July 24, 1989
CANDACE S. MEDVID, PLAINTIFF-APPELLEE
THE DEPARTMENT OF EMPLOYMENT SECURITY ET AL., DEFENDANTS-APPELLANTS (JEWEL COMPANY, INC., DEFENDANT)
APPELLATE COURT OF ILLINOIS, FIRST DISTRICT, FIRST DIVISION
542 N.E.2d 852, 186 Ill. App. 3d 747, 134 Ill. Dec. 506 1989.IL.1142
Appeal from the Circuit Court of Cook County; the Hon. Lucia T. Thomas, Judge, presiding.
JUSTICE O'CONNOR delivered the opinion of the court. CAMPBELL and BUCKLEY, JJ., concur.
DECISION OF THE COURT DELIVERED BY THE HONORABLE JUDGE O'CONNOR
This is an appeal from an order of the circuit court of Cook County reversing a decision of the Board of Review of the Illinois Department of Employment Security which found plaintiff, Candace Medvid, ineligible for unemployment insurance benefits. This court has jurisdiction pursuant to Supreme Court Rule 301 (107 Ill. 2d R. 301).
At issue is whether the Board's decision that plaintiff was disqualified from receiving unemployment benefits was contrary to the manifest weight of the evidence. We believe it was not.
Plaintiff, Candace Medvid (Medvid), was employed full time by the Jewel Companies, Inc. (Jewel), as a service desk clerk between June 17, 1985, and November 3, 1986.
On November 3, 1986, Medvid was terminated because of unauthorized absence from work. She filed a claim for unemployment compensation, which was denied by a claims adjudicator. She applied for reconsideration of the claims adjudicator's determination. The request for reconsideration was considered an appeal and the claims adjudicator's decision to disqualify Medvid from receiving benefits was affirmed.
On January 7, 1987, Medvid appeared before an Illinois Department of Employment Security hearing referee, who reversed the claims adjudicator's decision. Jewel filed an appeal with the Board of Review of IDES, which reversed the hearing referee's decision. The Board found that the evidence demonstrated that Medvid gave a false reason for her absence from work and concluded that she violated her duty to report to work and her duty to give notice of the reason for her absence to her employer.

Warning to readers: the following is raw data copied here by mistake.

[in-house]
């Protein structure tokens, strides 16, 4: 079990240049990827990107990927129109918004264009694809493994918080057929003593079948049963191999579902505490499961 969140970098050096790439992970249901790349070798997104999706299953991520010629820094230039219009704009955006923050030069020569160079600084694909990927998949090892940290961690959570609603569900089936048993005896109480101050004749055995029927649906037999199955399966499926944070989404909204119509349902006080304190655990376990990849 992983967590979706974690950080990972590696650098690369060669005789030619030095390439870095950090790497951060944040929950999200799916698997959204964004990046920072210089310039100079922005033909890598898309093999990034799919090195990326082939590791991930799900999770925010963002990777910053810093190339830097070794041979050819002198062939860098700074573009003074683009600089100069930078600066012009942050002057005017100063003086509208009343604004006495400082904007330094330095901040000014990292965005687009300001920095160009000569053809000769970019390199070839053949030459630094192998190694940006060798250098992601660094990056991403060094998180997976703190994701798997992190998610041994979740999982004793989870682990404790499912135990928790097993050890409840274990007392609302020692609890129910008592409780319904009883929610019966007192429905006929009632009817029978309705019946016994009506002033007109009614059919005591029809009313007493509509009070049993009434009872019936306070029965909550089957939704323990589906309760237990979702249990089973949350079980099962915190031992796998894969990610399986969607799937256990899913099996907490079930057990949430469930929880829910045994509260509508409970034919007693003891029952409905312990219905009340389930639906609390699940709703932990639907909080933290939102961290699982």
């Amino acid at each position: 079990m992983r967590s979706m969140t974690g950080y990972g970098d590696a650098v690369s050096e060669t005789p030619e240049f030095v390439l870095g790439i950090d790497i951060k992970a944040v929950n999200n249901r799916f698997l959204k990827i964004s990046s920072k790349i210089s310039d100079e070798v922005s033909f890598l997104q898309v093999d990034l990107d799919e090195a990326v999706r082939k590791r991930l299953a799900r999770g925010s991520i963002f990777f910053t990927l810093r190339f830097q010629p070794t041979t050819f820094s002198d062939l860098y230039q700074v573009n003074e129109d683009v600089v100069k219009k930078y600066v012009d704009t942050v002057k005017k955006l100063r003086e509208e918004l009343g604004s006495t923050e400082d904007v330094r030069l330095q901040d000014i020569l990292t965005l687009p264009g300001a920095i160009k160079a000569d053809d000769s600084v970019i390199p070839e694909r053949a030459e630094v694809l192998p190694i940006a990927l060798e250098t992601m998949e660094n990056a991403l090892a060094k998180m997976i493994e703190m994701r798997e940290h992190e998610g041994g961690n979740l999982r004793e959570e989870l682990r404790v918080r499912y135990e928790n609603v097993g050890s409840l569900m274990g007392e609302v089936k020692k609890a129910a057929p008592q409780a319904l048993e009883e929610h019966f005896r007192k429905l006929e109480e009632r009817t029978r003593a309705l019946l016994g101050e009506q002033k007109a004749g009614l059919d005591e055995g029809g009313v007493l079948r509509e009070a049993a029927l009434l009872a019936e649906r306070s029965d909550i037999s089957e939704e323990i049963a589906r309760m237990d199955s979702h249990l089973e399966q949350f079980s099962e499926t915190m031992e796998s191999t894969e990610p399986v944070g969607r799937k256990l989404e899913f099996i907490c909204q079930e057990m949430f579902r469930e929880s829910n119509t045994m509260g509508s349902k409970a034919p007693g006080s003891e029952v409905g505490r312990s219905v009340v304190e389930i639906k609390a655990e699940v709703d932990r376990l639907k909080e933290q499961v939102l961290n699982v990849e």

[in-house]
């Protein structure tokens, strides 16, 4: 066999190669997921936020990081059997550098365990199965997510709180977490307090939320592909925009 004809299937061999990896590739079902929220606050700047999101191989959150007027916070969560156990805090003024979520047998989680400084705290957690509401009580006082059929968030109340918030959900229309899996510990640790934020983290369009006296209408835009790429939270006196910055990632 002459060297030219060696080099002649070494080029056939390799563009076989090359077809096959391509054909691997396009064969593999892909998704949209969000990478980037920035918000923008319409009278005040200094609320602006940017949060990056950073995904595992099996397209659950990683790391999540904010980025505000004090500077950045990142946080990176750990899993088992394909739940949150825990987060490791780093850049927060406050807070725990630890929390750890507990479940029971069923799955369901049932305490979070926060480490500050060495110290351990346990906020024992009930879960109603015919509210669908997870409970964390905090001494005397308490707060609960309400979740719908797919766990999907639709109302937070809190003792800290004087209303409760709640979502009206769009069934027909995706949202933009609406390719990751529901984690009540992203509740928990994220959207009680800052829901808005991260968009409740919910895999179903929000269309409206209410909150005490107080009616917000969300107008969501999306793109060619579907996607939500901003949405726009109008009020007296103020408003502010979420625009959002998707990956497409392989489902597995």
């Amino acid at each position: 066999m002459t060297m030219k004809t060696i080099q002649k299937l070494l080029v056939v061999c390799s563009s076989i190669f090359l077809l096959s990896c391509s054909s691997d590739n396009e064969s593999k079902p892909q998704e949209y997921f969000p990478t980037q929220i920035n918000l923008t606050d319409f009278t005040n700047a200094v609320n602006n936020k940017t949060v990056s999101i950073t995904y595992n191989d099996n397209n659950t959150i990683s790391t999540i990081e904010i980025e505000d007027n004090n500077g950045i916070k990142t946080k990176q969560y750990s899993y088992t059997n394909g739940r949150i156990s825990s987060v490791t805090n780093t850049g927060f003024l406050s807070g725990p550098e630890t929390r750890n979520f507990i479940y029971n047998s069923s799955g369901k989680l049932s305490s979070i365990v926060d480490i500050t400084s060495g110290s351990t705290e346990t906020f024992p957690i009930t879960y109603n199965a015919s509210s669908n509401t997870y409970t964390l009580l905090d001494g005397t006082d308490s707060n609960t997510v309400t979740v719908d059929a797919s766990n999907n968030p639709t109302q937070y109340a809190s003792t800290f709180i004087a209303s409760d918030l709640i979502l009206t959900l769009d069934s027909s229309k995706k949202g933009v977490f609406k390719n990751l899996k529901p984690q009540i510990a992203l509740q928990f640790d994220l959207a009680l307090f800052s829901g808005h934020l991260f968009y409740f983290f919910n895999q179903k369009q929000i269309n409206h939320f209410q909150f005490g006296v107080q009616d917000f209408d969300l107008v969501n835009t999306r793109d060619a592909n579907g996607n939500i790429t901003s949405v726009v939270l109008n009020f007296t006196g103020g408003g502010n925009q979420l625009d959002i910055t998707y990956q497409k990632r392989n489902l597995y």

Plaintiff then filed a pro se complaint in the circuit court of Cook County under the Code of Civil Procedure (Ill. Rev. Stat. 1987, ch. 110, par. 3-101 et seq. (the Administrative Review Law).) The circuit court reversed the decision of the Board of Review, and the IDES, the Director of IDES and the Board appealed.
The hearing before the referee revealed the following. While employed at Jewel, Medvid had a conflict with a supervisor so she applied for a transfer. Her supervisor testified that she had been offered several other positions which she first accepted and later rejected. He stated that the problem Jewel had with Medvid was her attitude and that she came to work tired every day as a result of other employment. She was notified that her conduct was not acceptable, and her supervisor told Medvid he intended to recommend that she be taken out of a training program because of her attitude and conduct at work. Medvid then took a week off without pay while awaiting a transfer.
Following her return to work on October 20, 1986, plaintiff worked for several days. On October 24, 1986, Medvid was scheduled to work between 8:30 a.m. and 5 p.m. The employer's rule requires that if the employee is not going to be at work, the employee is required to call in before the start of her working day. Medvid failed to show up for work and did not call to notify Jewel of her absence. On October 25, Medvid was scheduled to work between 2:30 p.m. and 11 p.m. She again failed to show up at work but called at 5:30 p.m. to state that she had overslept and would not be at work. The employer informed her of the disciplinary action for failing to show up for work and failing to give notice of her absence.
The employer was aware at this time that Medvid was working for another employer. On October 26, Medvid was scheduled to work from 1 p.m. to 8 p.m. and October 27, she was scheduled to work from 2:30 to 11 p.m. On both days, Medvid called in sick. Her supervisor then informed the area personnel manager that he had heard she was working at another job while calling in sick. On October 28, the area personnel manager verified that Medvid was working for another employer at the same hours she was scheduled to work for Jewel.